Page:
The first public hearings on two bills that would effectively repeal two controversial laws that many Democrats view as voter suppression measures filled a double committee room at the Legislative Office Building on Thursday. Outside the packed third-floor room, supporters waved signs saying, “Restore Voting Rights” and “Granite Stater, Granite Voter” as elected officials, citizens and lobbyists took turns telling members of the House Election Law Committee why they should either back House Bills 105 and 106 or deep six them both. Rep. Timothy Horrigan, D-Durham, who co-sponsored both bills, said they are important to his constituents because of the University of New Hampshire where he believes students will be unduly impacted by having to pay fees for licenses and car registrations to prove residency.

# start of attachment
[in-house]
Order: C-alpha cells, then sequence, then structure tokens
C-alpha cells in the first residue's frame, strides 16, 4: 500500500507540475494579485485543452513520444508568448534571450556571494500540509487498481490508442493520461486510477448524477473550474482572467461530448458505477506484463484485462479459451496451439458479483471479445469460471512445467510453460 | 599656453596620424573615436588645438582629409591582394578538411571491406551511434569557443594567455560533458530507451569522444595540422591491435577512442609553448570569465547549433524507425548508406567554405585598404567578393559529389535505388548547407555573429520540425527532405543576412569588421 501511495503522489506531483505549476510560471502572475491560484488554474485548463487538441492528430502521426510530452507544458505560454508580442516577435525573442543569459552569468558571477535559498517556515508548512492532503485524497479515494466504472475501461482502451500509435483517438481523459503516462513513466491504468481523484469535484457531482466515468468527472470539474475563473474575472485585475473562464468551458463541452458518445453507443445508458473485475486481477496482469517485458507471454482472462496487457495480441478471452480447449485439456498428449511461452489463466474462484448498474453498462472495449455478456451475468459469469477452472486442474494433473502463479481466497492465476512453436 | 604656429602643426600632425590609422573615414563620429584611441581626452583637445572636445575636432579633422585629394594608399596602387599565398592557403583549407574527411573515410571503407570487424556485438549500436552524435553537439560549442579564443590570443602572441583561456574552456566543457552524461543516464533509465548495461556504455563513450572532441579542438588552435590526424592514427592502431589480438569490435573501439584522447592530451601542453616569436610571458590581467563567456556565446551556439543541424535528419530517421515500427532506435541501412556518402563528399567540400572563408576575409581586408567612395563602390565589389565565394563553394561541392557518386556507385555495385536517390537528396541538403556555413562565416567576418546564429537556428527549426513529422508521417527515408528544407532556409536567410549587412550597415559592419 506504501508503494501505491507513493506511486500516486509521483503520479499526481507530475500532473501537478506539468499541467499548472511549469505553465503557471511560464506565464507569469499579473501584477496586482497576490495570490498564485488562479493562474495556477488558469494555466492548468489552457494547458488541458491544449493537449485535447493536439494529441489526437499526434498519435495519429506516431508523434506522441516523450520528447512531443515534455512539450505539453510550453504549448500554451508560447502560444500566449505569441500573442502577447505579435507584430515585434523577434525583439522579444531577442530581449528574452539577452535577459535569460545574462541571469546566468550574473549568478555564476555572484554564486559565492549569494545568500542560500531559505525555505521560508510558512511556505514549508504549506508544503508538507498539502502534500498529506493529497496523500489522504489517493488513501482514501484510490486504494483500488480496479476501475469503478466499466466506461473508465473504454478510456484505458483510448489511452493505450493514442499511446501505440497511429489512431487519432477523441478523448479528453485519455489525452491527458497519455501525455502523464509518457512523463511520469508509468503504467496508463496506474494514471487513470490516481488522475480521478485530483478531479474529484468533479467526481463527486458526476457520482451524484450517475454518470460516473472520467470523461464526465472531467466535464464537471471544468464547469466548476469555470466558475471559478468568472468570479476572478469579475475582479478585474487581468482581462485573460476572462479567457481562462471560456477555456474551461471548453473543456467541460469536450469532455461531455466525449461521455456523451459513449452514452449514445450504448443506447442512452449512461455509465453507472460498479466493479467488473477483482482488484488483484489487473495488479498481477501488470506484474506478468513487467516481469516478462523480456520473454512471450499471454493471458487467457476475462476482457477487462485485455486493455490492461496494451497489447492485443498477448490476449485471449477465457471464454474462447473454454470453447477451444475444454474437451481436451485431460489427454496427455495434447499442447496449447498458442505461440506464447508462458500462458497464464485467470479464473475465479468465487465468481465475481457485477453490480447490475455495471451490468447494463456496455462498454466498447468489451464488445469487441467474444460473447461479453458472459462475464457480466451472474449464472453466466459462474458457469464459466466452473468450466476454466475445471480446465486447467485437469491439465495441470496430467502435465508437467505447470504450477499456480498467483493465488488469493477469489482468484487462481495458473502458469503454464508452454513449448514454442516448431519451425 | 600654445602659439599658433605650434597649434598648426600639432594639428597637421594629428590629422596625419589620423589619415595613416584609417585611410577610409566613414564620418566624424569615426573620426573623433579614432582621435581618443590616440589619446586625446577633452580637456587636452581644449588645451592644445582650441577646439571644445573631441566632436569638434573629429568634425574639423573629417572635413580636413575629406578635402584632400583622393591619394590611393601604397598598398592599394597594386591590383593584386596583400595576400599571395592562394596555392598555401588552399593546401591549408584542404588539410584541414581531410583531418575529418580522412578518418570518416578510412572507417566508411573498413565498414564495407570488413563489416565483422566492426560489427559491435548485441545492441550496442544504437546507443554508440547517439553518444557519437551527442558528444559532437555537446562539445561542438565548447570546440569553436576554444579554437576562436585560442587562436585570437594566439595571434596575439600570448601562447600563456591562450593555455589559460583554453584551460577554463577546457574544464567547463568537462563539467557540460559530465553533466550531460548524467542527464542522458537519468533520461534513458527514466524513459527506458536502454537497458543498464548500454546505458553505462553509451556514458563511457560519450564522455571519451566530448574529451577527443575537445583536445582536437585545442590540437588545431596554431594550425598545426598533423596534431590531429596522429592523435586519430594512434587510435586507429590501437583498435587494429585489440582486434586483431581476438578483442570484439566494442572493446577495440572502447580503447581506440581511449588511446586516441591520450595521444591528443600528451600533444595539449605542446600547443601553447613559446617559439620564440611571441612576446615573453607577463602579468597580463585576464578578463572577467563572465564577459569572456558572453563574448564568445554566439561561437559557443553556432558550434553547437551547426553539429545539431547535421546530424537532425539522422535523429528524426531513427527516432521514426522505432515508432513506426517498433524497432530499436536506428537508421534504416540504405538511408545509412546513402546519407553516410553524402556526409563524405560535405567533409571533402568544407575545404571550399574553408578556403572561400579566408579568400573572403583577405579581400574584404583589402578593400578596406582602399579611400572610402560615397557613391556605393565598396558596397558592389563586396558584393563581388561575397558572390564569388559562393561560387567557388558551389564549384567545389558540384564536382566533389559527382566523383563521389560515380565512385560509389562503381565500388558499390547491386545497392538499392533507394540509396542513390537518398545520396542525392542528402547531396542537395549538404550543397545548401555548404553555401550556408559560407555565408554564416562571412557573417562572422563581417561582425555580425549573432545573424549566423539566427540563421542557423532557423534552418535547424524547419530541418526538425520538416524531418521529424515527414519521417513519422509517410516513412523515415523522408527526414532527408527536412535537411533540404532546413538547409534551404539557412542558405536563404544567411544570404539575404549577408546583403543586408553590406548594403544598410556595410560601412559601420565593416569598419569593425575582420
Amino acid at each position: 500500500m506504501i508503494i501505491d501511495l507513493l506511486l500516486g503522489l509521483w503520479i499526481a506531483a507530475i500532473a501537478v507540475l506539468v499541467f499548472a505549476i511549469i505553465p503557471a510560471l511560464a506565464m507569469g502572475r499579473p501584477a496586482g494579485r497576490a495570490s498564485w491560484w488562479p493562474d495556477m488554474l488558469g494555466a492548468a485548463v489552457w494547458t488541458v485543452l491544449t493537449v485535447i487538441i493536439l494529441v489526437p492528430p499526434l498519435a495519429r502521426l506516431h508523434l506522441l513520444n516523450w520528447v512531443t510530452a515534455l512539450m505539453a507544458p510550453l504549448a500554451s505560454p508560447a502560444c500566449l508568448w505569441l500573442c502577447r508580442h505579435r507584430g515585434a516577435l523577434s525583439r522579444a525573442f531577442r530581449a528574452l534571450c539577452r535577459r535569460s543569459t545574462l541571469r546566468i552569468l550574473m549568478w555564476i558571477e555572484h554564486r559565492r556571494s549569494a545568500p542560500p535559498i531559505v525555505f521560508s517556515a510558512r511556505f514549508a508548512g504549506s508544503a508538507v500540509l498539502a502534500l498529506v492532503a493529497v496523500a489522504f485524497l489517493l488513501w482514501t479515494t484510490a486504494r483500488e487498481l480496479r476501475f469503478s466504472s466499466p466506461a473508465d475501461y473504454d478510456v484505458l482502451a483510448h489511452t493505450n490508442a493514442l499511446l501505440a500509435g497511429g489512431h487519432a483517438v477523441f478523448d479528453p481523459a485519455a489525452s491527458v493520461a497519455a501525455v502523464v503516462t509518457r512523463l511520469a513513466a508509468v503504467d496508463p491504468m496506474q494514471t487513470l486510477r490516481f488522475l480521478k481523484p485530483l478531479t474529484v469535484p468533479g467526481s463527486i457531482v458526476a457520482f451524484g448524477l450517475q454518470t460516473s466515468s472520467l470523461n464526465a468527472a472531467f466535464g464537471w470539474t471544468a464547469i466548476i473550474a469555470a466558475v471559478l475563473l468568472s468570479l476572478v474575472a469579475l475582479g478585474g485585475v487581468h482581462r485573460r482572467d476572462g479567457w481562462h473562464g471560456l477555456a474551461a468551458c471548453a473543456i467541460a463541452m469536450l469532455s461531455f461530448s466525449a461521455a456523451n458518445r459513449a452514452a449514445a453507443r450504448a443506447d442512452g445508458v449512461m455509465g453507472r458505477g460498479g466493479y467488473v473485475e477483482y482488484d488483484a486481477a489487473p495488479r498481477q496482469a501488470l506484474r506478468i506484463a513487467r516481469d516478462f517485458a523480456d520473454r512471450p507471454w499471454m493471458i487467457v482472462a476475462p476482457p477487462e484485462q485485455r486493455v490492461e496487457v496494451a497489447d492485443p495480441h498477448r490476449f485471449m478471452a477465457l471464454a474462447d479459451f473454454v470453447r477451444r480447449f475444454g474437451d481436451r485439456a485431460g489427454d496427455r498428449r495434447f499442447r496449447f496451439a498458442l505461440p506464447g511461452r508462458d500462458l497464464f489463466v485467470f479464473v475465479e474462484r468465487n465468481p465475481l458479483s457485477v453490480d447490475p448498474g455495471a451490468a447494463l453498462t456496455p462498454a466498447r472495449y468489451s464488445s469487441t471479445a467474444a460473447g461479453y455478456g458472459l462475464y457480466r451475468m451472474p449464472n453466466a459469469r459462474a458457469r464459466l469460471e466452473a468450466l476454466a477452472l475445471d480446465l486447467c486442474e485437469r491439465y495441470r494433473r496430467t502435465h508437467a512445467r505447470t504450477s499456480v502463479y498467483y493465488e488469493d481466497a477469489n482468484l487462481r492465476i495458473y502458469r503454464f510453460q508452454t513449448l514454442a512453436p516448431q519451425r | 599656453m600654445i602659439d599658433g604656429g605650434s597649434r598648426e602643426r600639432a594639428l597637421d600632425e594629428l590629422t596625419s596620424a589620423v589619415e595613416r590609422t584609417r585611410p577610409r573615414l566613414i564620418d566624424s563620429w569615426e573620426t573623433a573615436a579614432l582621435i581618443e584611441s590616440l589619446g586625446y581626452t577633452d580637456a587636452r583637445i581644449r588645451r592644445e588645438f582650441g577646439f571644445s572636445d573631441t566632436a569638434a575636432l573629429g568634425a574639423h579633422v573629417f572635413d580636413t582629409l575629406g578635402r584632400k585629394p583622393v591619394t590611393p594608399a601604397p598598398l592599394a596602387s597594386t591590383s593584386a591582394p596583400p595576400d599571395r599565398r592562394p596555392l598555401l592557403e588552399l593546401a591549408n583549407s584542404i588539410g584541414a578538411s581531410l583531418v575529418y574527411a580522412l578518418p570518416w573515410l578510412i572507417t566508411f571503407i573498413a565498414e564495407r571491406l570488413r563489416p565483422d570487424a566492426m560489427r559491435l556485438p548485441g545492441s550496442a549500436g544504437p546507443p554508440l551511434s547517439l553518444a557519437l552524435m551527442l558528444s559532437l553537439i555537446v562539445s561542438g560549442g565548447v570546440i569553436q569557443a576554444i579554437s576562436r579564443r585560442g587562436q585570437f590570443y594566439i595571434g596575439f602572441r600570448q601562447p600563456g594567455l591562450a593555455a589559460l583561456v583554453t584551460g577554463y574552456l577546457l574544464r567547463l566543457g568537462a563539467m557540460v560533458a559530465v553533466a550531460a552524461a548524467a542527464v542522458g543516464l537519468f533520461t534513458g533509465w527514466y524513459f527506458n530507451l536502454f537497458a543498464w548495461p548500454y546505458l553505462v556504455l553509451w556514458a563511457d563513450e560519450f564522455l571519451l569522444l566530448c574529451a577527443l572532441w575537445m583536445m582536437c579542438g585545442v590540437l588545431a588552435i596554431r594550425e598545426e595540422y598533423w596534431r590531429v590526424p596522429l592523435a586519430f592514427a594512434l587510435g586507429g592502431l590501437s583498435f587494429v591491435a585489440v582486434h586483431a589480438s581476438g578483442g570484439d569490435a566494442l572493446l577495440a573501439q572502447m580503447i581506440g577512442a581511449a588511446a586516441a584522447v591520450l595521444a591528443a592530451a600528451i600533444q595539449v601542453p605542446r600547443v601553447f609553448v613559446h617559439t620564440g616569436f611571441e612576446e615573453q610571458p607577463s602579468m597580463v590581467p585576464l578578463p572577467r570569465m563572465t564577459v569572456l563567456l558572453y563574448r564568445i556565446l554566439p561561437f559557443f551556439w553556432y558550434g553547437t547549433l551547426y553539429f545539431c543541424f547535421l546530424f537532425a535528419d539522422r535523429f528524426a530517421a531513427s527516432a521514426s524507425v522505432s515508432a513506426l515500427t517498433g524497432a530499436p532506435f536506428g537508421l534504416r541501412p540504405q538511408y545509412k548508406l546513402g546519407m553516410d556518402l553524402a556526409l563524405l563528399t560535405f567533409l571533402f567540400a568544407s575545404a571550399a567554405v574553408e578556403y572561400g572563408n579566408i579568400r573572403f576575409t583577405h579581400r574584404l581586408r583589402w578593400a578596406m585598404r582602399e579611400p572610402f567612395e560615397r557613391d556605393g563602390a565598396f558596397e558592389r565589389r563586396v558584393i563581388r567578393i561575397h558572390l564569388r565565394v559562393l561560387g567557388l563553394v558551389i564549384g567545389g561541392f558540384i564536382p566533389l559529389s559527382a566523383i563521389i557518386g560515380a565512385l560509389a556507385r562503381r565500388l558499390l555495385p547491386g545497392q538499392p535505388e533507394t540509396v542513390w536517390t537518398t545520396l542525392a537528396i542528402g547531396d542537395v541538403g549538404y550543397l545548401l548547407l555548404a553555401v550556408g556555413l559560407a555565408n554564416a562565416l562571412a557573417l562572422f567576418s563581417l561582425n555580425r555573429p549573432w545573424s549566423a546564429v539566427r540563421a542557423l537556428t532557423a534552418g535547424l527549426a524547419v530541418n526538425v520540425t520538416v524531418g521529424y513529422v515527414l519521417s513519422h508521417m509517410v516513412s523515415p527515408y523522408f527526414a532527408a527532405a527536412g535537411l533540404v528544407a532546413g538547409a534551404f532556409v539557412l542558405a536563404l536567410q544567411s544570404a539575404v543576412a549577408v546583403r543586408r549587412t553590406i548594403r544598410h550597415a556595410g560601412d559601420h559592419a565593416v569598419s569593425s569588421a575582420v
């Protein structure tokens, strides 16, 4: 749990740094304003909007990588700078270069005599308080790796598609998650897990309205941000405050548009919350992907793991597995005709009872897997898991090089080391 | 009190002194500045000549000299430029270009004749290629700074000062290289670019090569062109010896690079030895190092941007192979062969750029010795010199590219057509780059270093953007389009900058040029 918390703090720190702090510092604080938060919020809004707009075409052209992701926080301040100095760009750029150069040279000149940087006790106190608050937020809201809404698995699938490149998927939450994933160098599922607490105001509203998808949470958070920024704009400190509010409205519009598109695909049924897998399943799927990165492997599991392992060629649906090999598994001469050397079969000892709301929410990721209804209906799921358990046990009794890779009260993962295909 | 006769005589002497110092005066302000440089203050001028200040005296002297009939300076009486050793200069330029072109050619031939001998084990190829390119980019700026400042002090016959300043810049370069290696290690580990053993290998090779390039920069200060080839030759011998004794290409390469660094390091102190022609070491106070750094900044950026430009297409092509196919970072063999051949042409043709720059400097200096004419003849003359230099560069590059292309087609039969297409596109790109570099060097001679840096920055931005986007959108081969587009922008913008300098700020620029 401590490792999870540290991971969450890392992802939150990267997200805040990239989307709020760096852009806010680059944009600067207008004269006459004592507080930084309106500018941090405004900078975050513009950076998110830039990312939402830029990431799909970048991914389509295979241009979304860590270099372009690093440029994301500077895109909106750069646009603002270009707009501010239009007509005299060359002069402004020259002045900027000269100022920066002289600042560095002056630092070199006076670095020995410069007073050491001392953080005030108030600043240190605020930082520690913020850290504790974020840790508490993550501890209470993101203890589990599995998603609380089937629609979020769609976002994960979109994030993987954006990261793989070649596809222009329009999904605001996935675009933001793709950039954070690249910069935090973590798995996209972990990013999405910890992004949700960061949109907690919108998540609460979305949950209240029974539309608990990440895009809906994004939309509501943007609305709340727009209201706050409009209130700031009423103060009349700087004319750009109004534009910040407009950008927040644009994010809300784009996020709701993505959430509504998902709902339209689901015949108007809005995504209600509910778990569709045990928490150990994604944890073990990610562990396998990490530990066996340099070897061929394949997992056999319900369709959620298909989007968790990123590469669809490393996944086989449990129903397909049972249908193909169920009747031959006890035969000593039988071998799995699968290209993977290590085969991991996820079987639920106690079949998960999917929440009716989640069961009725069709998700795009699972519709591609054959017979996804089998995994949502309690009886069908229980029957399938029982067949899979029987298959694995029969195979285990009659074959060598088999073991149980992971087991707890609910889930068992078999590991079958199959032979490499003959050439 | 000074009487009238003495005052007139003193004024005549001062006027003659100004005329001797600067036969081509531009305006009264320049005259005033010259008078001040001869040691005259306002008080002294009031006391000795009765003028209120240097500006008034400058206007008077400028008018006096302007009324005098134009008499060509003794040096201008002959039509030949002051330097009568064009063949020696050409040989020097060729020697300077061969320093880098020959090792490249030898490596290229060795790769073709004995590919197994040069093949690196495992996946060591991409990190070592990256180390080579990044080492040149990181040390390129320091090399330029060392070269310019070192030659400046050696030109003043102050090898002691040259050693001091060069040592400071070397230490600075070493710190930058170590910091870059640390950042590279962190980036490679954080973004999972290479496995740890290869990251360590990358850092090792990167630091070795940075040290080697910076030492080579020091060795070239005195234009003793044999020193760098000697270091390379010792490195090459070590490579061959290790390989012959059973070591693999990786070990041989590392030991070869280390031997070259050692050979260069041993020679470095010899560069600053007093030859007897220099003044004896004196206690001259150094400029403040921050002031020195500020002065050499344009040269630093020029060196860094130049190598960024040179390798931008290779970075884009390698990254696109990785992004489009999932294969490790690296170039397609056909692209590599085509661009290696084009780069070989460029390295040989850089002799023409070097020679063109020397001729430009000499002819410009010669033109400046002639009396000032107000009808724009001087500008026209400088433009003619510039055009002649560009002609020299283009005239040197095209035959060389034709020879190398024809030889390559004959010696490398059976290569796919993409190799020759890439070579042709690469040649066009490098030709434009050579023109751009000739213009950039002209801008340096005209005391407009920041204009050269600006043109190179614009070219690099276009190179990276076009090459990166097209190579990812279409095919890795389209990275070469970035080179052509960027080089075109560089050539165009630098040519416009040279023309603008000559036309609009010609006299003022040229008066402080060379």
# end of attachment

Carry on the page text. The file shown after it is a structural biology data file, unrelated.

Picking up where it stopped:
“The state constitution, the federal constitution and federal voting laws basically say – ‘if you live here, you can vote here,’” Horrigan told the committee.
The two bills would effectively repeal the recent Republican-led law changes to voter registration resulting from the passage of House Bill 1264 and what has become known as Senate Bill 3.
The newly proposed HB 106 amends the general statutory definitions of “resident or inhabitant” and “residence or residency” to include an intent to maintain a principal place of physical presence for the indefinite future. The bill restores language removed from the law in 2018 by HB 1264.